Each Omics Table can be filtrated, normalized, and transformed. If your uploaded table is large this step may take some time.
When you are ready, you uploaded your datasets, you treated your data with filtration and/or normalization and/or transformation, you will be able to explore your dataset(s) variability in the second tab of MiBiOmics. In this section, a PCA or a PCoA will allow you to see the main axis of variability. You can change the color of your samples according to the external variables uploaded with the annotation table to see what might play a part in this variability.
A cluster dendrogramme is also plotted to help you visualize which samples are closely related.
If you uploaded an OTUs Counting Table with the corresponding Taxa Table you will be able to see a figure representing the relative taxa abundance of each sample at different taxonomic level.
If you uploaded more than one omics table:
Use the tabsets called ‘second dataset’ and ‘third datasets’ to explore the variability of your other omics layers.
WGCNA is a R package which uses a system biology approach to find patterns of correlation in omics datasets (Peter Langfelder and Steve Horvath, 2008). Based on correlation networks, the method defines modules as groups of highly interconnected genes and reduce the dimensionality of the data by helping the user concentrate on the module of interest. A motivation for the implementation of this application was to give the ability to create the network in a user-friendly way and to understand better the influence of the principal parameters, like the soft power or the minimum module size, on the structure of the Network. We strongly advise users to read the authors’ publication or to try their tutorial in order to better understand the WGCNA method.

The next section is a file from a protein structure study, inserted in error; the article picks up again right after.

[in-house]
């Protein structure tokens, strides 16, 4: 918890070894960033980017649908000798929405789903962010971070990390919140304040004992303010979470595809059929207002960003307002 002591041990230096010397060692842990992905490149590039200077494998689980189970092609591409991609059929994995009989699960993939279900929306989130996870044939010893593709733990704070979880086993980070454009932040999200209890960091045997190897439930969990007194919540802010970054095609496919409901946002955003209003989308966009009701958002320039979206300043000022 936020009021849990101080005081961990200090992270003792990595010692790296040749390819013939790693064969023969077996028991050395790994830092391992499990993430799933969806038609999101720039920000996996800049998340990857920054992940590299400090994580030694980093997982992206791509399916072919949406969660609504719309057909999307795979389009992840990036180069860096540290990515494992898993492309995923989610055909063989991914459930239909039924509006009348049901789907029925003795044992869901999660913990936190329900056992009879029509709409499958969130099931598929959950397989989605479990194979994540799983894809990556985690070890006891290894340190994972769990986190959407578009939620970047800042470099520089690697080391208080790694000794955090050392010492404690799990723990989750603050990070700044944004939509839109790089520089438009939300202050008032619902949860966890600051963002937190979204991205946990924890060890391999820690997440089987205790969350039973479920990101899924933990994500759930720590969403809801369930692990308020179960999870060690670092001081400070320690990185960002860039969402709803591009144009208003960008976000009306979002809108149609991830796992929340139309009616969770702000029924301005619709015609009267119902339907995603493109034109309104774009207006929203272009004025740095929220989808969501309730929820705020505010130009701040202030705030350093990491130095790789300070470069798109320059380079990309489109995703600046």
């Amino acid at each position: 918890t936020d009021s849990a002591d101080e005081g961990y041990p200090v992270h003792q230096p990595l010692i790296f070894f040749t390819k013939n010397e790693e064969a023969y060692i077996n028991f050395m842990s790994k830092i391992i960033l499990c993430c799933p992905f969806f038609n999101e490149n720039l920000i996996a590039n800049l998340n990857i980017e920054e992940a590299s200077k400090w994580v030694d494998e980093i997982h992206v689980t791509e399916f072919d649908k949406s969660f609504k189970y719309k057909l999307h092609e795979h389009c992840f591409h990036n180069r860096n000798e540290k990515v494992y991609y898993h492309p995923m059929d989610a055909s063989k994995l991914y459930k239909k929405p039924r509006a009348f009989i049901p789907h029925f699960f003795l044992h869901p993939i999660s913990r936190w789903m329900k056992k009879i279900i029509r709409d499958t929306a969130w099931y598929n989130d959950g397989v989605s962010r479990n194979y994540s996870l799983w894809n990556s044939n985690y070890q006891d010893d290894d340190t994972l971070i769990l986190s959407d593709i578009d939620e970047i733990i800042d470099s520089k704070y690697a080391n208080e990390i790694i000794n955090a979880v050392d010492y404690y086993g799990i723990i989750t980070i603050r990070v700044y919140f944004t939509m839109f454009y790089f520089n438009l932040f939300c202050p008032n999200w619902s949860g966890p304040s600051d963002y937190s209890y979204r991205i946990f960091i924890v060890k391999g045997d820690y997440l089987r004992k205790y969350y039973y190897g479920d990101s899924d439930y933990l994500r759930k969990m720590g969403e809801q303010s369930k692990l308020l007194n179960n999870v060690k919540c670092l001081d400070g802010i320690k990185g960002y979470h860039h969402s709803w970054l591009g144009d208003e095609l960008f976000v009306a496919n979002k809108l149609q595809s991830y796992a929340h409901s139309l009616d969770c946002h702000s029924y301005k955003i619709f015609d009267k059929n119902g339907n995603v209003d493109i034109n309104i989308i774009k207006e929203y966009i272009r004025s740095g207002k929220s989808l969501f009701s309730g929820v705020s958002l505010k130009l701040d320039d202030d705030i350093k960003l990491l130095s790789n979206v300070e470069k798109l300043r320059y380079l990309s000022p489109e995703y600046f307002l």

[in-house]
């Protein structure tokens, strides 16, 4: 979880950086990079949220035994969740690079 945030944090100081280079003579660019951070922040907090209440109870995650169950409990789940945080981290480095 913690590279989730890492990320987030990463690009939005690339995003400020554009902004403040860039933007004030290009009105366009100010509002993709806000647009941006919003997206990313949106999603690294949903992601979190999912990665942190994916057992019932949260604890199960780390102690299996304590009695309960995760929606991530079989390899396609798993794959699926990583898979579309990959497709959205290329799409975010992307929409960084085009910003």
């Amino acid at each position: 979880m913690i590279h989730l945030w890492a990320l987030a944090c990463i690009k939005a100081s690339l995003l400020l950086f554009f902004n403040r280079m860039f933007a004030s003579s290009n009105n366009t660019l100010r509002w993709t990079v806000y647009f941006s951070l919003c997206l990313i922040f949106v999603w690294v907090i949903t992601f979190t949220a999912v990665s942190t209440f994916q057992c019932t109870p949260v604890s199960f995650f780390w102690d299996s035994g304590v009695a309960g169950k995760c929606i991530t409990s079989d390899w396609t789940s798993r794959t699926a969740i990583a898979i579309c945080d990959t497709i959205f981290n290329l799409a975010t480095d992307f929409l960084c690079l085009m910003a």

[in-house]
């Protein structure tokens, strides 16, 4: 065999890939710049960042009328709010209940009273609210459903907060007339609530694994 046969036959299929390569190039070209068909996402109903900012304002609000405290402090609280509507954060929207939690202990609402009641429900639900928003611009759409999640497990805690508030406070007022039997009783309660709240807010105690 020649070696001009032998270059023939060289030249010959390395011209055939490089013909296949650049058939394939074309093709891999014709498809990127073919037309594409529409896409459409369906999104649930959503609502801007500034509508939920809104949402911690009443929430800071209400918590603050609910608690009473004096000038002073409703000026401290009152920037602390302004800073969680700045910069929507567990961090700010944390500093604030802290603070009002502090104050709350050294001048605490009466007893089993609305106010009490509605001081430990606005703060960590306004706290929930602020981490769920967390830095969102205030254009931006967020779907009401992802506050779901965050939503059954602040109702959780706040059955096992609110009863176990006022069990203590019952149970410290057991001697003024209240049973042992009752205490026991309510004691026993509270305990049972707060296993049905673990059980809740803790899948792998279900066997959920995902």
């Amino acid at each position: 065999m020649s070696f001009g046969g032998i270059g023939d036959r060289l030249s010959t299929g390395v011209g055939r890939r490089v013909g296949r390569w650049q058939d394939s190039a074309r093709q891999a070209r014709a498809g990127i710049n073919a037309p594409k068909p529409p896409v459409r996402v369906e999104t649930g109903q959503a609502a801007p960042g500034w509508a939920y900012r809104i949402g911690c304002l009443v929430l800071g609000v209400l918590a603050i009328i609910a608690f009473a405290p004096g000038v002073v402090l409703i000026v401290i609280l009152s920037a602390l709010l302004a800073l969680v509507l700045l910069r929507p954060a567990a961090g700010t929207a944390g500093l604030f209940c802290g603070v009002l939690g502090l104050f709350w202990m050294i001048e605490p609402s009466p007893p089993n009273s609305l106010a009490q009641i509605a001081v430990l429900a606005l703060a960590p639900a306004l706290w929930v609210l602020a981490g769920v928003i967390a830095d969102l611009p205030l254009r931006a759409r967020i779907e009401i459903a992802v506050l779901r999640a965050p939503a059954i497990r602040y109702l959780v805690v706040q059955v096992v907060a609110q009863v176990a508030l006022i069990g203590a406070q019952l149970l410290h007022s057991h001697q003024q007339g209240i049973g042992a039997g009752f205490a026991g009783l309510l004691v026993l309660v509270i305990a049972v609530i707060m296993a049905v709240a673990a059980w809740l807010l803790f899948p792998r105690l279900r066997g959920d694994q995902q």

Once your in the Network Inference section, you will be able to change the soft power and minimum size module to see how the structure of your correlation network is affected. This step migth take a while to be completed if the counting table uploaded is too large ( > 5000). Unfortunately, it is not possible to perform correlation network with datasets larger than 10 000 and we are currently working on this issue.
If you uploaded more than one omics table:
Use the tabsets called ‘second dataset’ and ‘third datasets’ to perform the network inference on your other omics layers. /! The next section, ‘Network exploration’ can only be used once the network inference step has been performed on all datasets.
The Network exploration page allows you to characterise the modules, to understand what are the common properties of the genes/OTUs belonging to a same group. In this section you will be able to see which samples contribute the most to the formation of a module, how modules correlate to external traits and the relationship between the module membership of a gene/OTU and its correlation to external traits. In this page you can explore the inside of the network, part by part, and associate a group of highly interconnected genes/OTUs to a particular external parameter of the experiment.